Length, 33 to 37 inches. Expanse 83 to 88. Wing, 22 to 24; the 3rd primary the longest, the 1st about 2.5 inches, the 2nd about 0.5, and the 4th about 0.13 shorter than the 3rd. Tail of 12 feathers; length from vent, 9 to 11; Tarsus, (in some feathered in front for about half its Length, in some for less than 1/5th), 3.5 to nearly 4 inches. Foot, greatest Length, 7.5 to 8.5; greatest width, 5 to 5.5 ; mid toe, 3.6 to 4.2 ; its claw, straight, 1 to 1.09, along the curve, 1.13 to 1.31; inner toe, 1.69 to 1.9; its claw, straight 1.13, along the curve, 1.44; outer-toe, 1.88, its claw, straight 0.81, along the curve, 1.06; hind toe, 1.38 to 1.7, its claw, straight 1.09 along the curve, 1.3 to 1.5. Bill, straight, from edge of cere to point, 1.8 to 1.9; along curve, 2.19 to 2.31; from gape, 2.65 to 2.9; width at gape, 1.44; height, at margin of cere, 0.87 to 0.97 ; length of cere, 0.75 to 0.81; gonys, 0.97. Weight 9 to 13 lbs. Wings, when closed, reach just to the end of the tail, and the lower tail-coverts reach to within from 1.5 to 2.25 of end of ditto.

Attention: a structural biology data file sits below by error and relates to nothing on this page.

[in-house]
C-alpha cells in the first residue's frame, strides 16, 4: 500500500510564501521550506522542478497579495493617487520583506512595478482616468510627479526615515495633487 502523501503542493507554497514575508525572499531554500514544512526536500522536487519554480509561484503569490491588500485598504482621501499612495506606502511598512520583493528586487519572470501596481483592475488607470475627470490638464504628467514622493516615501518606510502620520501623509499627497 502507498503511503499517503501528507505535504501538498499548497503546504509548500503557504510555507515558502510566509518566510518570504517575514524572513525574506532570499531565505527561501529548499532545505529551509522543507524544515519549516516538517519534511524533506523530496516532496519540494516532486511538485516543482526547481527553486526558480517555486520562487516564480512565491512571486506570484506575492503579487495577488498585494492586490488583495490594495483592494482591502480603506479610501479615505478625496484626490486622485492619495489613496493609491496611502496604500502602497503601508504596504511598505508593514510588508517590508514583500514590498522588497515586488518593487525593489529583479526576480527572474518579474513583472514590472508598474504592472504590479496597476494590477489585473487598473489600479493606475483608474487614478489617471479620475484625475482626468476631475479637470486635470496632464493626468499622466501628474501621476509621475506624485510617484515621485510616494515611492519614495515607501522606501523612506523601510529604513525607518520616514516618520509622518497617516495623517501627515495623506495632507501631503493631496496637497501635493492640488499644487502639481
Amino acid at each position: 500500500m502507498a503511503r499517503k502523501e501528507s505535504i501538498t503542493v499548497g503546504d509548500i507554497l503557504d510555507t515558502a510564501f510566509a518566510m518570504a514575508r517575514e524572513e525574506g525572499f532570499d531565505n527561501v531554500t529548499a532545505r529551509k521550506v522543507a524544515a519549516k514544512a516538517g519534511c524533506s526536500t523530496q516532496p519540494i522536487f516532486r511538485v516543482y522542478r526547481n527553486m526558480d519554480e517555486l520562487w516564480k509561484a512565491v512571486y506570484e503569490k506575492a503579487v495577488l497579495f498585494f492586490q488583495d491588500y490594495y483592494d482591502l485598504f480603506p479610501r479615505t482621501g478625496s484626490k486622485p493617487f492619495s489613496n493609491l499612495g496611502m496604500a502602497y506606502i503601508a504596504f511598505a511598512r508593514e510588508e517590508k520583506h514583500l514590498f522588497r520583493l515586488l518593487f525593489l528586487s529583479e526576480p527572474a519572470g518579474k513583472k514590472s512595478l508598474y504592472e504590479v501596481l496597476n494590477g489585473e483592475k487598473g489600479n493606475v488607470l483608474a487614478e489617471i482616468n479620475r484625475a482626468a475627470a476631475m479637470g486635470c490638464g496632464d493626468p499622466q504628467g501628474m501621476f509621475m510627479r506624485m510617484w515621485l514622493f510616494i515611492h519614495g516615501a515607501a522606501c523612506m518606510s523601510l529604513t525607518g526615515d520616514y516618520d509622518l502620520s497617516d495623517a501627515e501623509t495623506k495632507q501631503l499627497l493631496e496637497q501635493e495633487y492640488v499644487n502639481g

The legs and feet are nearly black, but in the live bird are always more or less incrusted with dirt, so as to appear of a dry mud colour, except where on the smooth surfaces of the scales, the horny black shows through. Claws, massive and very blunt, that of mid toe little, of hind toe well curved, in colour blackish horny. Scutellation, reticulate except on ridges of toes, that of mid toe nearly all, and of other toes the terminal half or more, with transverse scales, larger and more strongy marked as they approach the claws. The lateral toes are. nearly equal, the outer being only a little longer, and both are conspicuously short as compared with the central one, outer toe claw as usual very feeble. Irides, brown, eyelids, very pale plumbeous or greyish white, each with a row of short black lashes. Bill, with a trace of two festoons in edge of upper mandible ; cere, short and prominent, horny black, hard, and polished like the bill itself. Greater part of upper mandible, greyish white, with bluish grey tips, and edges dusky. Lower mandible, dingy plumbeous at base, dusky at tip.